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State v. Alfaro

Superior Court of New Jersey, Appellate Division

May 21, 2013

STATE OF NEW JERSEY, Plaintiff-Respondent,
v.
JUAN ALFARO, Defendant-Appellant.

NOT FOR PUBLICATION WITHOUT THE APPROVAL OF THE APPELLATE DIVISION

Submitted April 29, 2013

On appeal from the Superior Court of New Jersey, Law Division, Somerset County, Indictment No. 07-04-0213.

Joseph E. Krakora, Public Defender, attorney for appellant (Adam W. Toraya, Designated Counsel, on the brief).

Geoffrey D. Soriano, Somerset County Prosecutor, attorney for respondent (James L. McConnell, Assistant Prosecutor, of counsel and on the brief).

Before Judges Parrillo and Sabatino.

PER CURIAM

Defendant Juan Alfaro appeals from an order of Law Division denying his petition for post-conviction relief (PCR). We affirm.

Defendant is a native of Guatemala who came to the United States in 1989. He is not a United States citizen. On December 7, 2007, in exchange for the State's sentencing recommendation of an eight-year prison term with no period of parole ineligibility, defendant pled guilty to an indictment charging him with two counts of third-degree distribution of cocaine, N.J.S.A. 2C:35-5(a)(1) and N.J.S.A. 2C:35-5(b)(3); one count of second-degree distribution of cocaine, N.J.S.A. 2C:35-5(a)(1) and N.J.S.A. 2C:35-5(b)(2); and one count of second-degree conspiracy to distribute cocaine, N.J.S.A. 2C:5-2, N.J.S.A. 2C:35-5(a)(1) and N.J.S.A. 2C:35-5(b)(2). At the plea hearing, defendant admitted that he conspired with a cohort to sell cocaine on three occasions, the latest of which on March 16, 2007, involved the sale of over one-half ounce of cocaine to a third party, with defendant receiving $800 for his part in the transaction.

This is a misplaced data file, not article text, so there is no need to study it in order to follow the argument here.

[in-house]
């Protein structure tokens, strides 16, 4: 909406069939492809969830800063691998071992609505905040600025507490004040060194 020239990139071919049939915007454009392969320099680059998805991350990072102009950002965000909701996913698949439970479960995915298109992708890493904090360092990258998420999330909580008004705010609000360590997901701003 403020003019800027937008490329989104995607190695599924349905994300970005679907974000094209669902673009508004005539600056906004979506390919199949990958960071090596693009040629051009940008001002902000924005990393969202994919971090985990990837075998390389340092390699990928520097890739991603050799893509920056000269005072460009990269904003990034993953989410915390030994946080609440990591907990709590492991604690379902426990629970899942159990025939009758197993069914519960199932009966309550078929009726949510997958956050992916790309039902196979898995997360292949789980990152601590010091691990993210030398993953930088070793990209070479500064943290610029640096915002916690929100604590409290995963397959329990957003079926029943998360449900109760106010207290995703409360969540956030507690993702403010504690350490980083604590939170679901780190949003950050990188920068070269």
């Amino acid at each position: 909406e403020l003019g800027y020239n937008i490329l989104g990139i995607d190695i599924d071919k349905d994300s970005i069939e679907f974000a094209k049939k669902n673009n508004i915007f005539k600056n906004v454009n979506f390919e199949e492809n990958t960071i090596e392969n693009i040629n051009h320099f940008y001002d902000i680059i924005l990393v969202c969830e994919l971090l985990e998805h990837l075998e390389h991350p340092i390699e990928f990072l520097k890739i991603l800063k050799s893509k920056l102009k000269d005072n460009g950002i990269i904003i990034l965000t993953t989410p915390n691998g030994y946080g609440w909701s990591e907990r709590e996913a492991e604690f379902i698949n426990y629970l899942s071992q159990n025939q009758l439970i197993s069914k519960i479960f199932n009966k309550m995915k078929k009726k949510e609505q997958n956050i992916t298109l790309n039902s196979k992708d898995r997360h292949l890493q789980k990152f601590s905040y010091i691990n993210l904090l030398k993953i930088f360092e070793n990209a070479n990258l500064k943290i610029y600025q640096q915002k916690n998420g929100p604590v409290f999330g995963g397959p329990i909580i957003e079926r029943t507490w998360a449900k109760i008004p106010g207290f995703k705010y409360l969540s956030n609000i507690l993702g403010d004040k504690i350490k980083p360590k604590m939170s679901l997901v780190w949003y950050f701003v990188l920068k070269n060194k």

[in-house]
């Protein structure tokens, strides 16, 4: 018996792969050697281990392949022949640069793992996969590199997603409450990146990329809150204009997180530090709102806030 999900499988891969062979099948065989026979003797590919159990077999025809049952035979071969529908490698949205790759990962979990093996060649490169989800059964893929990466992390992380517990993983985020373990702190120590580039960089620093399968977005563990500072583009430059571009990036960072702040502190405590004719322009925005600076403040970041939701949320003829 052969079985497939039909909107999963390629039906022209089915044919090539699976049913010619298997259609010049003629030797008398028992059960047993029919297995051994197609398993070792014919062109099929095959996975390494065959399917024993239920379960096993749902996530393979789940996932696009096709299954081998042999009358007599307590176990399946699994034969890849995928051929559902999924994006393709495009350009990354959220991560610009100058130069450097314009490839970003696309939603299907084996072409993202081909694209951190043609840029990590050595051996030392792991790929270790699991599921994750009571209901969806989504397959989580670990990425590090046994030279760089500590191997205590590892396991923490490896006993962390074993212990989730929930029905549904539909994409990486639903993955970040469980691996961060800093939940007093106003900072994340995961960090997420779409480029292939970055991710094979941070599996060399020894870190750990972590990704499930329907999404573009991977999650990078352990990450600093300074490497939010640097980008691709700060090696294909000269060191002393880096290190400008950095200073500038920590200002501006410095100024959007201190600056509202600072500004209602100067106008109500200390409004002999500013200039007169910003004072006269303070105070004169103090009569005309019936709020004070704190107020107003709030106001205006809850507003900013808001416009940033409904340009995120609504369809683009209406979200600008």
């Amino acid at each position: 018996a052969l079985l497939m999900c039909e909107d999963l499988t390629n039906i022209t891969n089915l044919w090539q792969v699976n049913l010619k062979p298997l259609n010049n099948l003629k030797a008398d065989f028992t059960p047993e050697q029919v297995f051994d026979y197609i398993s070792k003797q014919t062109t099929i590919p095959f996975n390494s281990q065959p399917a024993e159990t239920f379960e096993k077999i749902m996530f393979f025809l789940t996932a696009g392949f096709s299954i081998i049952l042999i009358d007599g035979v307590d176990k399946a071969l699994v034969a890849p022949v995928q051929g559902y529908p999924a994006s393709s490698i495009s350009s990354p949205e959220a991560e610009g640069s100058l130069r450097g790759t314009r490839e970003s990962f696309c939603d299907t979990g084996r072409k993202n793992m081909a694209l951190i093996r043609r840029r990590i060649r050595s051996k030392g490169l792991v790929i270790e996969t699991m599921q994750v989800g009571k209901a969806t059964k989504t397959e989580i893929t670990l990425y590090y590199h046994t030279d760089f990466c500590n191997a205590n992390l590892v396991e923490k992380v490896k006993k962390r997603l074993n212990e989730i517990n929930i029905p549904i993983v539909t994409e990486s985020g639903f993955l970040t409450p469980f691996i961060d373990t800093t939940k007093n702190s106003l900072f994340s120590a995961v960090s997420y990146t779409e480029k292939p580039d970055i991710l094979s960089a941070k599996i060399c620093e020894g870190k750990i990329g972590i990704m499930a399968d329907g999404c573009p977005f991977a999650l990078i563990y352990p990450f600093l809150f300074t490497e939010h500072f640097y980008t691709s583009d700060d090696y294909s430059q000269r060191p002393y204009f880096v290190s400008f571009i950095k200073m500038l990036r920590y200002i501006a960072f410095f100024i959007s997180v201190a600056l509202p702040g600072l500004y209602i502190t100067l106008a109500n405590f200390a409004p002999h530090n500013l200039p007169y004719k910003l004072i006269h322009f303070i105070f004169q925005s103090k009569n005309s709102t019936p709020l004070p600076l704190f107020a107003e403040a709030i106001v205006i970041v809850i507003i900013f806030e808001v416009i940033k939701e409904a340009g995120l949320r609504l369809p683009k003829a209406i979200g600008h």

The judge at the plea hearing did not question defendant about the possibility that he might be deported. The risk of deportation, however, was addressed in a written plea form signed by defendant as part of the record of his guilty plea. Question 17 on the plea form asked: "Do you understand that if you are not a United States citizen or national, you may be deported by virtue of your plea of guilty?" Defendant answered "yes." In open court, defendant acknowledged that he had discussed the questions and answers on the plea form with his attorney and had enough time to do so, that the answers were accurate, and that he had no questions to ask the judge about the contents of the plea form.

On February 8, 2008, the judge sentenced defendant to an aggregate seven years flat, reducing the bargained-for eight-year term recommended by the State. Defendant did not file a direct appeal.

Facing deportation by federal authorities, [1] defendant filed the instant PCR petition in June 2010, alleging ineffective assistance of counsel for failing to, among other things, advise him that he would be deported as a result of his guilty plea. Defendant also sought to withdraw his guilty plea. The PCR judge conducted an evidentiary hearing to address defendant's claim of ineffective assistance of counsel, at which defendant and his plea counsel testified. Plea counsel, a certified criminal defense attorney who predominantly represents Spanish-speaking clients, testified that it has been his regular practice to advise foreign nationals such as defendant that they shall be deported, rather than may be deported, when they have committed crimes of this nature. He specifically recalled rendering this advice at the jail with defendant before the plea was entered. In his own testimony, defendant denied meeting with counsel at the jail and claimed that he had never been told by his attorney that deportation would be mandatory for this sort of offense.

At the close of evidence, the PCR judge denied defendant's petition, concluding:

This court finds that [plea counsel] met with [defendant] multiple times to discuss discovery and trial strategy, both in jail and before court appearances. This court also finds [plea counsel] ...

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